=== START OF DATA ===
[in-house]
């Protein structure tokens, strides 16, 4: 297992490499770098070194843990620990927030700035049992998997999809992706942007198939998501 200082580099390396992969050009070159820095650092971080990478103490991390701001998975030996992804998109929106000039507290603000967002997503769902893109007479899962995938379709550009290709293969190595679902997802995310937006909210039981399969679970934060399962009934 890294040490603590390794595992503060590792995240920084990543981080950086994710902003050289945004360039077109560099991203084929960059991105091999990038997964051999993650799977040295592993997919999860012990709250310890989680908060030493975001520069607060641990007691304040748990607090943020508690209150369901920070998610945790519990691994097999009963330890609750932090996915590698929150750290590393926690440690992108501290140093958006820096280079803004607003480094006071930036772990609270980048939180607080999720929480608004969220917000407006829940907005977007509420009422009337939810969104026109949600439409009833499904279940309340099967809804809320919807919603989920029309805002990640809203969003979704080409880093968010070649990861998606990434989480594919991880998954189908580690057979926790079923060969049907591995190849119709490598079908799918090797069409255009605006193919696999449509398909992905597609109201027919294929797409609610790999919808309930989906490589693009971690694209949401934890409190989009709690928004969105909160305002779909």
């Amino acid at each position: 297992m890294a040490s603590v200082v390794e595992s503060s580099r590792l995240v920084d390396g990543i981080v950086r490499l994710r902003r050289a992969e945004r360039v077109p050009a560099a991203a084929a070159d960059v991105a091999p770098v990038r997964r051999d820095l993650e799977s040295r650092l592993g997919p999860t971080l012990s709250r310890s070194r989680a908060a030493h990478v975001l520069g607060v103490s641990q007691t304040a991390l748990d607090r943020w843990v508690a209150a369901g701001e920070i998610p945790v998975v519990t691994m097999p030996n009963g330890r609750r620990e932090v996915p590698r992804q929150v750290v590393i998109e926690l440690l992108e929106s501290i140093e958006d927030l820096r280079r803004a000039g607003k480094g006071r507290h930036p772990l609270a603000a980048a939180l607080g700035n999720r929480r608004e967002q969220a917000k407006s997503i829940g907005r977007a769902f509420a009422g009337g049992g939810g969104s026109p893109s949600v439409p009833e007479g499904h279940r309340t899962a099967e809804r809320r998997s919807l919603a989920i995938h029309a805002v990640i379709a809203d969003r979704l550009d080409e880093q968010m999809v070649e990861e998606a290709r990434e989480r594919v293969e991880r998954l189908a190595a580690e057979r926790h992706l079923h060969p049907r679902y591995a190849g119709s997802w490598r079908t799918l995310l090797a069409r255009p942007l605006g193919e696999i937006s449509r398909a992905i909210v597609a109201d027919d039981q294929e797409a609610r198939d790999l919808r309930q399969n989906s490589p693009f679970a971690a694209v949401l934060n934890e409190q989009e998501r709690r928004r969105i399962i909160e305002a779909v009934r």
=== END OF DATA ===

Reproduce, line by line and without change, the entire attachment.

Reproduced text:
[in-house]
């Protein structure tokens, strides 16, 4: 297992490499770098070194843990620990927030700035049992998997999809992706942007198939998501 200082580099390396992969050009070159820095650092971080990478103490991390701001998975030996992804998109929106000039507290603000967002997503769902893109007479899962995938379709550009290709293969190595679902997802995310937006909210039981399969679970934060399962009934 890294040490603590390794595992503060590792995240920084990543981080950086994710902003050289945004360039077109560099991203084929960059991105091999990038997964051999993650799977040295592993997919999860012990709250310890989680908060030493975001520069607060641990007691304040748990607090943020508690209150369901920070998610945790519990691994097999009963330890609750932090996915590698929150750290590393926690440690992108501290140093958006820096280079803004607003480094006071930036772990609270980048939180607080999720929480608004969220917000407006829940907005977007509420009422009337939810969104026109949600439409009833499904279940309340099967809804809320919807919603989920029309805002990640809203969003979704080409880093968010070649990861998606990434989480594919991880998954189908580690057979926790079923060969049907591995190849119709490598079908799918090797069409255009605006193919696999449509398909992905597609109201027919294929797409609610790999919808309930989906490589693009971690694209949401934890409190989009709690928004969105909160305002779909």
């Amino acid at each position: 297992m890294a040490s603590v200082v390794e595992s503060s580099r590792l995240v920084d390396g990543i981080v950086r490499l994710r902003r050289a992969e945004r360039v077109p050009a560099a991203a084929a070159d960059v991105a091999p770098v990038r997964r051999d820095l993650e799977s040295r650092l592993g997919p999860t971080l012990s709250r310890s070194r989680a908060a030493h990478v975001l520069g607060v103490s641990q007691t304040a991390l748990d607090r943020w843990v508690a209150a369901g701001e920070i998610p945790v998975v519990t691994m097999p030996n009963g330890r609750r620990e932090v996915p590698r992804q929150v750290v590393i998109e926690l440690l992108e929106s501290i140093e958006d927030l820096r280079r803004a000039g607003k480094g006071r507290h930036p772990l609270a603000a980048a939180l607080g700035n999720r929480r608004e967002q969220a917000k407006s997503i829940g907005r977007a769902f509420a009422g009337g049992g939810g969104s026109p893109s949600v439409p009833e007479g499904h279940r309340t899962a099967e809804r809320r998997s919807l919603a989920i995938h029309a805002v990640i379709a809203d969003r979704l550009d080409e880093q968010m999809v070649e990861e998606a290709r990434e989480r594919v293969e991880r998954l189908a190595a580690e057979r926790h992706l079923h060969p049907r679902y591995a190849g119709s997802w490598r079908t799918l995310l090797a069409r255009p942007l605006g193919e696999i937006s449509r398909a992905i909210v597609a109201d027919d039981q294929e797409a609610r198939d790999l919808r309930q399969n989906s490589p693009f679970a971690a694209v949401l934060n934890e409190q989009e998501r709690r928004r969105i399962i909160e305002a779909v009934r």